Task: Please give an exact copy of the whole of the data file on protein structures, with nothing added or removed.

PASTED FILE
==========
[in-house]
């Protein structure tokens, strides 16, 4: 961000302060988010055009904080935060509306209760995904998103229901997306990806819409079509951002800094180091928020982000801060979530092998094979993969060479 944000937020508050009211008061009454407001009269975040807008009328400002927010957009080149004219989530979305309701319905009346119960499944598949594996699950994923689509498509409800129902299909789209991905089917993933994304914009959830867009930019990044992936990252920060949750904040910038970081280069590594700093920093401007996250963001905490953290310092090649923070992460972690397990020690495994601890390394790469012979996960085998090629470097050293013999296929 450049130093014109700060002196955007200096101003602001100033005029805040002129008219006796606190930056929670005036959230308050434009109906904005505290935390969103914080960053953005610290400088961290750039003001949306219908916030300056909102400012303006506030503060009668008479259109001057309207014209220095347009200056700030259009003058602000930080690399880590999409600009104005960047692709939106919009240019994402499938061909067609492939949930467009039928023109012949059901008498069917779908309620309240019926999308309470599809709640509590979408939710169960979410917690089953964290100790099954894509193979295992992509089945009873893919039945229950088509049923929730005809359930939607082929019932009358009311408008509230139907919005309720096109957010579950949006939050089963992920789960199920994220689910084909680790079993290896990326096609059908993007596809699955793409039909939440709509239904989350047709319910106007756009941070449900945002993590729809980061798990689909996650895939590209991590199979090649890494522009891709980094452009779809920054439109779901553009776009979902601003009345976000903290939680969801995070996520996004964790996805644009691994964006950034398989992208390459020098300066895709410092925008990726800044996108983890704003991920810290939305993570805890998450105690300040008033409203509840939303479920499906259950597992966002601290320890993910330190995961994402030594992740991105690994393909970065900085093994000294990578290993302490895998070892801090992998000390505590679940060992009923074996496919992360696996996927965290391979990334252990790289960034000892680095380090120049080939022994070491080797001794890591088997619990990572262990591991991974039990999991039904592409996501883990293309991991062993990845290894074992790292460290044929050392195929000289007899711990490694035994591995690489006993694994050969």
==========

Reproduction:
[in-house]
């Protein structure tokens, strides 16, 4: 961000302060988010055009904080935060509306209760995904998103229901997306990806819409079509951002800094180091928020982000801060979530092998094979993969060479 944000937020508050009211008061009454407001009269975040807008009328400002927010957009080149004219989530979305309701319905009346119960499944598949594996699950994923689509498509409800129902299909789209991905089917993933994304914009959830867009930019990044992936990252920060949750904040910038970081280069590594700093920093401007996250963001905490953290310092090649923070992460972690397990020690495994601890390394790469012979996960085998090629470097050293013999296929 450049130093014109700060002196955007200096101003602001100033005029805040002129008219006796606190930056929670005036959230308050434009109906904005505290935390969103914080960053953005610290400088961290750039003001949306219908916030300056909102400012303006506030503060009668008479259109001057309207014209220095347009200056700030259009003058602000930080690399880590999409600009104005960047692709939106919009240019994402499938061909067609492939949930467009039928023109012949059901008498069917779908309620309240019926999308309470599809709640509590979408939710169960979410917690089953964290100790099954894509193979295992992509089945009873893919039945229950088509049923929730005809359930939607082929019932009358009311408008509230139907919005309720096109957010579950949006939050089963992920789960199920994220689910084909680790079993290896990326096609059908993007596809699955793409039909939440709509239904989350047709319910106007756009941070449900945002993590729809980061798990689909996650895939590209991590199979090649890494522009891709980094452009779809920054439109779901553009776009979902601003009345976000903290939680969801995070996520996004964790996805644009691994964006950034398989992208390459020098300066895709410092925008990726800044996108983890704003991920810290939305993570805890998450105690300040008033409203509840939303479920499906259950597992966002601290320890993910330190995961994402030594992740991105690994393909970065900085093994000294990578290993302490895998070892801090992998000390505590679940060992009923074996496919992360696996996927965290391979990334252990790289960034000892680095380090120049080939022994070491080797001794890591088997619990990572262990591991991974039990999991039904592409996501883990293309991991062993990845290894074992790292460290044929050392195929000289007899711990490694035994591995690489006993694994050969």